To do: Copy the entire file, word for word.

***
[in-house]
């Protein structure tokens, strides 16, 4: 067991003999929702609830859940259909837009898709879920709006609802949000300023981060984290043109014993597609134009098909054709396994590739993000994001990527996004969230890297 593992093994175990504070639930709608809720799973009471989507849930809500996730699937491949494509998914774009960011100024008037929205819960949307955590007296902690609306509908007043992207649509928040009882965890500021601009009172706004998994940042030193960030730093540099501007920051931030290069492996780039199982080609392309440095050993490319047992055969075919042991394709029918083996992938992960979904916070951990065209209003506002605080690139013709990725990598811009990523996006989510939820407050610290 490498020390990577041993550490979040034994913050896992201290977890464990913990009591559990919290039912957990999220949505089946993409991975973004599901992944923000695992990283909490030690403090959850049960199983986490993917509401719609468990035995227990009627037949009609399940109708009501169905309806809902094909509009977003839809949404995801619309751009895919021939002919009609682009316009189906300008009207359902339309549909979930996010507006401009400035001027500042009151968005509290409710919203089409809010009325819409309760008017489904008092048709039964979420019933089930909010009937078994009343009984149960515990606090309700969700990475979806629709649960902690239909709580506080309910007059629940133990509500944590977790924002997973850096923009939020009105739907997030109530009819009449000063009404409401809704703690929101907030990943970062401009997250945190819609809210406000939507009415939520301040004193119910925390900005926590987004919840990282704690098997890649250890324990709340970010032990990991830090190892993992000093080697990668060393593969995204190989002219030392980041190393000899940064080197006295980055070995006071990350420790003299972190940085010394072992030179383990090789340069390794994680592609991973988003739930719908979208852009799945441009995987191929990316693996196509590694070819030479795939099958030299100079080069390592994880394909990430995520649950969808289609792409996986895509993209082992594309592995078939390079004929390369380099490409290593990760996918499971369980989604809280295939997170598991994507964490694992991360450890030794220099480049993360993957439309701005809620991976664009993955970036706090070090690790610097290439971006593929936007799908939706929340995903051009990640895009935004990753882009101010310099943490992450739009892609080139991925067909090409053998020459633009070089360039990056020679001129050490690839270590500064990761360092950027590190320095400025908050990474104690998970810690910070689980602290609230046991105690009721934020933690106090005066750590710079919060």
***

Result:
[in-house]
């Protein structure tokens, strides 16, 4: 067991003999929702609830859940259909837009898709879920709006609802949000300023981060984290043109014993597609134009098909054709396994590739993000994001990527996004969230890297 593992093994175990504070639930709608809720799973009471989507849930809500996730699937491949494509998914774009960011100024008037929205819960949307955590007296902690609306509908007043992207649509928040009882965890500021601009009172706004998994940042030193960030730093540099501007920051931030290069492996780039199982080609392309440095050993490319047992055969075919042991394709029918083996992938992960979904916070951990065209209003506002605080690139013709990725990598811009990523996006989510939820407050610290 490498020390990577041993550490979040034994913050896992201290977890464990913990009591559990919290039912957990999220949505089946993409991975973004599901992944923000695992990283909490030690403090959850049960199983986490993917509401719609468990035995227990009627037949009609399940109708009501169905309806809902094909509009977003839809949404995801619309751009895919021939002919009609682009316009189906300008009207359902339309549909979930996010507006401009400035001027500042009151968005509290409710919203089409809010009325819409309760008017489904008092048709039964979420019933089930909010009937078994009343009984149960515990606090309700969700990475979806629709649960902690239909709580506080309910007059629940133990509500944590977790924002997973850096923009939020009105739907997030109530009819009449000063009404409401809704703690929101907030990943970062401009997250945190819609809210406000939507009415939520301040004193119910925390900005926590987004919840990282704690098997890649250890324990709340970010032990990991830090190892993992000093080697990668060393593969995204190989002219030392980041190393000899940064080197006295980055070995006071990350420790003299972190940085010394072992030179383990090789340069390794994680592609991973988003739930719908979208852009799945441009995987191929990316693996196509590694070819030479795939099958030299100079080069390592994880394909990430995520649950969808289609792409996986895509993209082992594309592995078939390079004929390369380099490409290593990760996918499971369980989604809280295939997170598991994507964490694992991360450890030794220099480049993360993957439309701005809620991976664009993955970036706090070090690790610097290439971006593929936007799908939706929340995903051009990640895009935004990753882009101010310099943490992450739009892609080139991925067909090409053998020459633009070089360039990056020679001129050490690839270590500064990761360092950027590190320095400025908050990474104690998970810690910070689980602290609230046991105690009721934020933690106090005066750590710079919060």